Updated. Originally published Dec. 9 at 12:06 p.m. EST.
The NFL's woes continue on, as last night's Thursday Night Football broadcast of the Kansas City Chiefs' 21-13 victory over the Oakland Raiders drew in 9.1 million viewers on Comcast (CMCSA - Get Report) subsidiary NBC, down 17% over last week, according to Deadline. The broadcast garnered an 11.6/20 rating in metered market results from Nielsen.
The result rings in week 14 of the 2016 season on a low note following a slightly more promising week 13. Barclays analyst Kannan Venkateshwar said in a note on Thursday morning that NFL ratings for the past week were "still weak," but NFL broadcasts continued their modest rebound from week 10 onward through week 13, which ended Monday.
"This likely points to the election as one of the reasons for the ratings loss this year, but matchups and compelling storylines continue to play a big part," Venkateshwar said.
He noted that both CBS's (CBS - Get Report) Sunday single-header and last week's Thursday Night Football broadcast of the Cowboys versus the Vikings, broadcast on NBC, saw an uptick year over year. The rest of the broadcasts, however, were down from the year before.
"Despite the ratings challenges, football still remains one of the strongholds for TV audiences," the analyst noted. Venkateshwar, who was not available for further comment, added that 11 out of the top 25 most-viewed shows across broadcast and cable last week were football programs.
"Not only is this attributable to ESPN and ESPN2 being down double-digits, but other cable networks like A&E, History Channel, Freeform, Disney XD and Disney Channel are also facing viewership declines," the analyst said.
RBC Capital Markets analyst Steven Cahall in a recent analyst note even took the extreme viewpoint that Disney should divest its sports operation. He asserted, "ESPN, and ESPN alone, has negatively impacted Disney's valuation."
He added that cable networks such as ESPN have lost their status as the "crown jewel" of pay TV and are now dragging on sentiment surrounding the company.
CEO Bob Iger, however, has downplayed the downward trend in ESPN subscribers, pointing to a longer-view picture.
TheStreet founder Jim Cramer also questioned the report on CNBC's Squawk on the Street, noting if the cable network showed signs of stabilizing its subscriber numbers, everyone would query, "Why did [Disney] get rid of that?"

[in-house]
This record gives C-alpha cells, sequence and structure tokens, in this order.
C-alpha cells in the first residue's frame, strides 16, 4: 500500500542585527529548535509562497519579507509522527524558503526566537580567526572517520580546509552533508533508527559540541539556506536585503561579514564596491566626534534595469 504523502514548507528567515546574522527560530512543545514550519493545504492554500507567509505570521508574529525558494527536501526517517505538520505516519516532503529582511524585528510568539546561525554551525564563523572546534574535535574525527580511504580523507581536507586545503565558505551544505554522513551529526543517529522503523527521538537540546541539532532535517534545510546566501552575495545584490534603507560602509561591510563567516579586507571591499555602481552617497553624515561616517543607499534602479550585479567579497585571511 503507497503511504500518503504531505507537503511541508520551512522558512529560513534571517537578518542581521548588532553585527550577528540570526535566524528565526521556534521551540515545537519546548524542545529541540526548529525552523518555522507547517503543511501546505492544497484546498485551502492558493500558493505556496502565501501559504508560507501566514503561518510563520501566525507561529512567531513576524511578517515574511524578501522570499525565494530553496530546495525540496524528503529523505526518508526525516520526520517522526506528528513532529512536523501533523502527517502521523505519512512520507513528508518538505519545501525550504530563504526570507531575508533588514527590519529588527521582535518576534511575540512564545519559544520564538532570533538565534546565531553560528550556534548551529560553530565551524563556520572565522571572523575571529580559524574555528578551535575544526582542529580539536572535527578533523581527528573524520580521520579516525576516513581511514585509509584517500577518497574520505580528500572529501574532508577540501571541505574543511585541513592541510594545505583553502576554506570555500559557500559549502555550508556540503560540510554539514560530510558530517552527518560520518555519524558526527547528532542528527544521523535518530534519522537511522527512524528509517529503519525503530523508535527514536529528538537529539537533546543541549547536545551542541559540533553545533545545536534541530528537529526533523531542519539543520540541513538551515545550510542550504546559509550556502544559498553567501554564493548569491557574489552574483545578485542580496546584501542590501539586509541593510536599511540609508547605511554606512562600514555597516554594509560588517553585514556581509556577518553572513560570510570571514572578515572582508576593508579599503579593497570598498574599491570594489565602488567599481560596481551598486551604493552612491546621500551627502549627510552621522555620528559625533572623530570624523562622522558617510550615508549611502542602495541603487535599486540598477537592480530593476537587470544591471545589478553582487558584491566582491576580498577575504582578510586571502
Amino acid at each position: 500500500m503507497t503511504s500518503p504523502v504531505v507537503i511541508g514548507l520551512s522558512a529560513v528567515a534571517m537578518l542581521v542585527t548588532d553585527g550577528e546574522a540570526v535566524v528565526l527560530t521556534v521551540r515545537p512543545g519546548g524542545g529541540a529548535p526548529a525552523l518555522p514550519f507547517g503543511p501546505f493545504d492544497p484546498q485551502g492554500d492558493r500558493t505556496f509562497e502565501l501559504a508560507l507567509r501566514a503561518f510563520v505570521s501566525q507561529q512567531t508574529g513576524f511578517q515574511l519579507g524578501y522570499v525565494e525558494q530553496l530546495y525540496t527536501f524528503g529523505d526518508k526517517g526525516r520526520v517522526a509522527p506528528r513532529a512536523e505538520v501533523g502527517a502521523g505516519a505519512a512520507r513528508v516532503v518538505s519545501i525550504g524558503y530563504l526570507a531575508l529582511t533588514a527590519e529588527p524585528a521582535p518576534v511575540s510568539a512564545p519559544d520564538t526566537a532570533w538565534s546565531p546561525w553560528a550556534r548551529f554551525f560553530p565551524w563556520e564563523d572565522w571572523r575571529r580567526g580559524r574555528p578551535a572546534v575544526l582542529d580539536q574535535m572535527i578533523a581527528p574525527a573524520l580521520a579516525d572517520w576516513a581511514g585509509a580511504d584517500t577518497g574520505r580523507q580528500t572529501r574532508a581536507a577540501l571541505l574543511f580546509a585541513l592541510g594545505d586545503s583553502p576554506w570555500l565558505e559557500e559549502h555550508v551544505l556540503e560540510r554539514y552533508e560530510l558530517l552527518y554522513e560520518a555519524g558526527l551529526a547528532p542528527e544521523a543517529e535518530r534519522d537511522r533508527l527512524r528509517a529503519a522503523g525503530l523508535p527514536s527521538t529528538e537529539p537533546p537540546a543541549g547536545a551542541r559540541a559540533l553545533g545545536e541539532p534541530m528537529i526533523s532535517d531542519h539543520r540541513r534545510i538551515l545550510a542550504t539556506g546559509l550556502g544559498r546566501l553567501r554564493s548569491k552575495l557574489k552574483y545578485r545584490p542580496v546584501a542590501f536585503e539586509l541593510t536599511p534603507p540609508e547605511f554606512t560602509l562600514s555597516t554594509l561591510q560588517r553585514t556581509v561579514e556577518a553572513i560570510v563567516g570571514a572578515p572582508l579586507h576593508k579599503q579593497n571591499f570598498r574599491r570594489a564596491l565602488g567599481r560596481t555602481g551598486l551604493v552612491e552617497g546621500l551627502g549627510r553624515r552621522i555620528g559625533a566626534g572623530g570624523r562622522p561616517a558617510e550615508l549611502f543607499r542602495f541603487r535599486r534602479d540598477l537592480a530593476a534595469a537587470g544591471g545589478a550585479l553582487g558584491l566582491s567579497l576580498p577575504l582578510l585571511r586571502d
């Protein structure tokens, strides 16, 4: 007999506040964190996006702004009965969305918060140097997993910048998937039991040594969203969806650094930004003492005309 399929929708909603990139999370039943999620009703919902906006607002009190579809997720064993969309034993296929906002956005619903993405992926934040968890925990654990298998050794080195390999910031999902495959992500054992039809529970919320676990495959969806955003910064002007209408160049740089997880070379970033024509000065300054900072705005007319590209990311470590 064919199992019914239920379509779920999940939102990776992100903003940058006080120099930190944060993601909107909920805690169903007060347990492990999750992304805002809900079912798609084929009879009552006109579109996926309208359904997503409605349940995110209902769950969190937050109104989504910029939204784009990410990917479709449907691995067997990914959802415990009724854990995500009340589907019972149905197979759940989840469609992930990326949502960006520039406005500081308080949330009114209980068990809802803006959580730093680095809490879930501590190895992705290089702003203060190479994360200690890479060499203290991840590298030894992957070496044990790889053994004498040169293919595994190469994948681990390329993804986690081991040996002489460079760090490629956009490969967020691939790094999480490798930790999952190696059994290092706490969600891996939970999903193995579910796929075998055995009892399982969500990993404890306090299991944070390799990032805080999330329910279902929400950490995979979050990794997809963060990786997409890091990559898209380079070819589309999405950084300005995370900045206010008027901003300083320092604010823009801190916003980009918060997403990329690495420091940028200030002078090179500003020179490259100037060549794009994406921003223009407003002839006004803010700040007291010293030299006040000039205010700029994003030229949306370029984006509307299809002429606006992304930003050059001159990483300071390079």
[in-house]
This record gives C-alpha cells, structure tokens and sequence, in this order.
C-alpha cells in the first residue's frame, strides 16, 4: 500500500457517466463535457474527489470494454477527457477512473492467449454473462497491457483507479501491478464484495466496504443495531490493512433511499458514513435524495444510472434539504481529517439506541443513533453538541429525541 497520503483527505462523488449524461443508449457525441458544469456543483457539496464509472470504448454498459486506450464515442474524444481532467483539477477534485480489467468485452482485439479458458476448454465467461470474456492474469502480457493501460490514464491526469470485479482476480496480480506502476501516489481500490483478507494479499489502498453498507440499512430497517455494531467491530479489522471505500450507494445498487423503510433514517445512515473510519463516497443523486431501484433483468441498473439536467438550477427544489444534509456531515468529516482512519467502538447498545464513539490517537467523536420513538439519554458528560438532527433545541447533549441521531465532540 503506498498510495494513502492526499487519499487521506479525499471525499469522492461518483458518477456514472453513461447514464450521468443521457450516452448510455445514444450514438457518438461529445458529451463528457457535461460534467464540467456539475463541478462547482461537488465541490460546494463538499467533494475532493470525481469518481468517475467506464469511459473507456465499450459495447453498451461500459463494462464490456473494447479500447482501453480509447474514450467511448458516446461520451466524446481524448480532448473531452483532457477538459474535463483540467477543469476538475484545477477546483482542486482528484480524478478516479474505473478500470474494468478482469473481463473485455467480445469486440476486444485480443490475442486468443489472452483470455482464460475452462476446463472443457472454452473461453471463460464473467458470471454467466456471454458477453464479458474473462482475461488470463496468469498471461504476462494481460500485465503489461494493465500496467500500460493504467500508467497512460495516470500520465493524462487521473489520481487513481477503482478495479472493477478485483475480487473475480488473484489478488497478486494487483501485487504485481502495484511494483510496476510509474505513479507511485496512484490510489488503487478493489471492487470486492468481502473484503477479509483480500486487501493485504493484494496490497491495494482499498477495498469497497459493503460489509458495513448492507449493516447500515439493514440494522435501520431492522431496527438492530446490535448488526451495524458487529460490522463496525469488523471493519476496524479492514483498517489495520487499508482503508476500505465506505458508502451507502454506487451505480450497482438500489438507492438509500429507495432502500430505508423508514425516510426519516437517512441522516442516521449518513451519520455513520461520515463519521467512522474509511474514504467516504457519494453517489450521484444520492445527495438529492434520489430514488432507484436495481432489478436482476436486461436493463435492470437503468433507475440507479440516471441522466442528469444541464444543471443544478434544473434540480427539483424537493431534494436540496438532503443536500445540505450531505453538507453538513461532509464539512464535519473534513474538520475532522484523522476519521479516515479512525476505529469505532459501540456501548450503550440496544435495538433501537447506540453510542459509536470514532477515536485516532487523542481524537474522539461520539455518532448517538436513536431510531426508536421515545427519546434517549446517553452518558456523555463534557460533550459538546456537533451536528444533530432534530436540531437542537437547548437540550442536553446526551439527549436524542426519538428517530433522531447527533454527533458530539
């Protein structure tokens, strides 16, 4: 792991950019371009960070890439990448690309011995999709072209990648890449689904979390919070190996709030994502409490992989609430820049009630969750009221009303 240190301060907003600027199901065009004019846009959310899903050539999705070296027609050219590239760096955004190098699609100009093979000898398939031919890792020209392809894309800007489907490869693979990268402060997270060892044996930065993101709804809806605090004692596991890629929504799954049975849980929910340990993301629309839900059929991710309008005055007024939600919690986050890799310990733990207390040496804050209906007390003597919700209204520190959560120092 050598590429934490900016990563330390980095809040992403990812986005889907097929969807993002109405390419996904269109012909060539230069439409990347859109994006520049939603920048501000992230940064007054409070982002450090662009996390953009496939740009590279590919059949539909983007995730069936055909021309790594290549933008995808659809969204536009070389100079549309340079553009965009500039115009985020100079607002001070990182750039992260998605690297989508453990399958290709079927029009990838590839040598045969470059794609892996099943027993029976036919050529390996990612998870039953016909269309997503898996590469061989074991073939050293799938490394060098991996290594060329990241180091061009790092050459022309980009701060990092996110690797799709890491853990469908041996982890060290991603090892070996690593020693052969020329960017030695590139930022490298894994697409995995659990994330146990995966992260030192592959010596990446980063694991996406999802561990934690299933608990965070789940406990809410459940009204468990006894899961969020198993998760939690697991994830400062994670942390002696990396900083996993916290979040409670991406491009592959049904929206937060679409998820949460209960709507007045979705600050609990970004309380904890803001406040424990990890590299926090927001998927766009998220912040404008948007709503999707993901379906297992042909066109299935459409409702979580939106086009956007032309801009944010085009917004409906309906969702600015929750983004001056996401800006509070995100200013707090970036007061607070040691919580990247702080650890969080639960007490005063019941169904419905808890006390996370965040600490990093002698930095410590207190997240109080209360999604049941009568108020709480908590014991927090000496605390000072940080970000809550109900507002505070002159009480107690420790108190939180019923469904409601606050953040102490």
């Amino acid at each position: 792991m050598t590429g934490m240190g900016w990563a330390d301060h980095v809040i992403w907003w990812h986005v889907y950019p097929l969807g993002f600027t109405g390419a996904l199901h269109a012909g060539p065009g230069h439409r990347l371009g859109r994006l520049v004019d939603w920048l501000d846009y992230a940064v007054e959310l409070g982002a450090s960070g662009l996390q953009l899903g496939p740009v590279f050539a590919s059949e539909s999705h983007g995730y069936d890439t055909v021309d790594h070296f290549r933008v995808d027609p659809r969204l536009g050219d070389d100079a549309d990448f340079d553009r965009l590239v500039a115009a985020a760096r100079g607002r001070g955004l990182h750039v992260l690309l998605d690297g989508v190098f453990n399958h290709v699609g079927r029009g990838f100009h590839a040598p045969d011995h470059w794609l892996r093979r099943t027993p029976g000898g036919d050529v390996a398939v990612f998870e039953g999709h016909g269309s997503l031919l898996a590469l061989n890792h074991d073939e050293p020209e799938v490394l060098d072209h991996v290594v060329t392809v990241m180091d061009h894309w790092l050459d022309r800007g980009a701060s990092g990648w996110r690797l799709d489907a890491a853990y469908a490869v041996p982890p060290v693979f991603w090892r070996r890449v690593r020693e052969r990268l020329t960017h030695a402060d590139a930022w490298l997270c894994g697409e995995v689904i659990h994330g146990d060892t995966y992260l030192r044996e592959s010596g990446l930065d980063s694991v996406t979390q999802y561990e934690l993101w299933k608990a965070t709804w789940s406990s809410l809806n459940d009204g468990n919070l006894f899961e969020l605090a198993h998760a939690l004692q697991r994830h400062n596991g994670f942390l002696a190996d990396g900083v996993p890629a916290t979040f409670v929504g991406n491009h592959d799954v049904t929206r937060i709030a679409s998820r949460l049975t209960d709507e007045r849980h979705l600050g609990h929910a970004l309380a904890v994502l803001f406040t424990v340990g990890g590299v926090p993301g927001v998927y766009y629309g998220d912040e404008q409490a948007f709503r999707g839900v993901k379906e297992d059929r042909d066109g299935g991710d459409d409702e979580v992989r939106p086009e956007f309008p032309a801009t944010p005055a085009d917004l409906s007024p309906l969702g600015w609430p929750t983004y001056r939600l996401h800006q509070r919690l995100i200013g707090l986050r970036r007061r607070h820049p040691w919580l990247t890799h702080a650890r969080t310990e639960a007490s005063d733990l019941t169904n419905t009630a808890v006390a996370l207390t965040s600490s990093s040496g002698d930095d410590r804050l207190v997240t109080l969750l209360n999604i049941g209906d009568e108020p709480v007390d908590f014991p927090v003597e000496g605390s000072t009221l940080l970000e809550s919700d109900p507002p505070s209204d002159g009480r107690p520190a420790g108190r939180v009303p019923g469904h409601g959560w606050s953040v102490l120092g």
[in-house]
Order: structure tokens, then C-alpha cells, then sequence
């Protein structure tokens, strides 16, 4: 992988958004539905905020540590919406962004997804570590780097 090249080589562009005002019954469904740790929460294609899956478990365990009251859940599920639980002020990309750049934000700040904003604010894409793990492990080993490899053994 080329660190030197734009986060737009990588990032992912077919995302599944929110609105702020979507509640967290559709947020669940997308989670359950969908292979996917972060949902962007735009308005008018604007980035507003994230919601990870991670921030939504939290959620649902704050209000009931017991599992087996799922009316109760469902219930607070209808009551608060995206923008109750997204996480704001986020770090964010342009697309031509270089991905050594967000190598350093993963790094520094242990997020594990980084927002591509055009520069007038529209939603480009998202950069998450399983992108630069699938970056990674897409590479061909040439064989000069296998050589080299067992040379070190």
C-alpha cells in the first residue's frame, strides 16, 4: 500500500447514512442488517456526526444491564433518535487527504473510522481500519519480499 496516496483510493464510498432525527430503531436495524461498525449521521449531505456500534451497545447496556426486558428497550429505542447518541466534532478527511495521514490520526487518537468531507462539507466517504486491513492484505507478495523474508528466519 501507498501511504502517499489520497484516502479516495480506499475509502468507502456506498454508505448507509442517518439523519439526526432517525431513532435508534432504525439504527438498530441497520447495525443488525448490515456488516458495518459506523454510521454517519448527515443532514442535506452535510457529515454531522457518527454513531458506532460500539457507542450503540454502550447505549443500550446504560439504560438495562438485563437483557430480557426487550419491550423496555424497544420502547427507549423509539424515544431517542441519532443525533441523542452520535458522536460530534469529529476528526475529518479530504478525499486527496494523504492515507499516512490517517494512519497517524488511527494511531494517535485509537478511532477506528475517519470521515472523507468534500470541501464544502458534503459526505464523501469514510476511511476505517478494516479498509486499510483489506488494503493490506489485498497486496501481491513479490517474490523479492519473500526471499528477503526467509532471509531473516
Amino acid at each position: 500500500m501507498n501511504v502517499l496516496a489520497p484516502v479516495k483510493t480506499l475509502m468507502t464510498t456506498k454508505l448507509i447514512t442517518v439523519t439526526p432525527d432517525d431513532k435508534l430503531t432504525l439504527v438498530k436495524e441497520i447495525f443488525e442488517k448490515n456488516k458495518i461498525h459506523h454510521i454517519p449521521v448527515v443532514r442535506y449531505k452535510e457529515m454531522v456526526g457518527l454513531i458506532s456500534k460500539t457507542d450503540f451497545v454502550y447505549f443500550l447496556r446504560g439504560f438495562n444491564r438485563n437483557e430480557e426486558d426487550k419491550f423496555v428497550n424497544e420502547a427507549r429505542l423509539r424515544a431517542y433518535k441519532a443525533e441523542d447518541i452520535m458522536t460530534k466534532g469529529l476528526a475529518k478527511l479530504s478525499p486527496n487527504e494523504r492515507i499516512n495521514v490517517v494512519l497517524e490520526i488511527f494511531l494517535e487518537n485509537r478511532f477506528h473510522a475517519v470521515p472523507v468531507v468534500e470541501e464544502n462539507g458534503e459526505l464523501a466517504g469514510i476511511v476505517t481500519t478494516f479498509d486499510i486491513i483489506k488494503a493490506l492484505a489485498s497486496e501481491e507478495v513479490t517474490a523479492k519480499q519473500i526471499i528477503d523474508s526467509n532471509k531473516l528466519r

He added: "Can we dismiss the notion of that last conference call where Iger point blank said, 'Look, we're more bullish on ESPN?' That would really be in refutation of this [RBC] piece we read this morning."
Given recent ratings, two pertinent questions are whether lower NFL ratings will materially affect advertising revenue for broadcasting giants in the fourth quarter and if the ratings issues will persist.
Sports experts on Wednesday at the UBS Global Media and Communications Conference in New York noted that while some of the issues for football this year can be attributed to increased competition from the divisive election, other problems are simply endemic in the sport.
"Look at the product itself: You have three downs, a punt, a commercial and repeat," said Ross Greenburg, former executive producer and president of HBO Sports. Ponturo, who heads Ross Greenburg Productions, said a typical broadcast has only eight minutes of game action per 30 minutes of air time. "A lot of things have to be changed," he said.
Additionally, Tony Ponturo, former head of global media sports and entertainment marketing at Anheuser-Busch, now part of Anheuser-Busch InBev (BUD) , said that multiple NFL broadcasts throughout the week may be cannibalizing ratings from one another. Ponturo, now an adjunct professor at NYU's Tisch School and CEO of Ponturo Management Group, said that "no brand can sustain that."
He added that key advertisers won't be keen on the fact that ratings have been down so far this year "because the conversation suggests there is something wrong with the brand."
But Greenburg also agreed with Venkateshwar in noting that football is still king of American TV.
"Don't think the NFL isn't still a 1,000-pound gorilla -- it is," Greenburg said.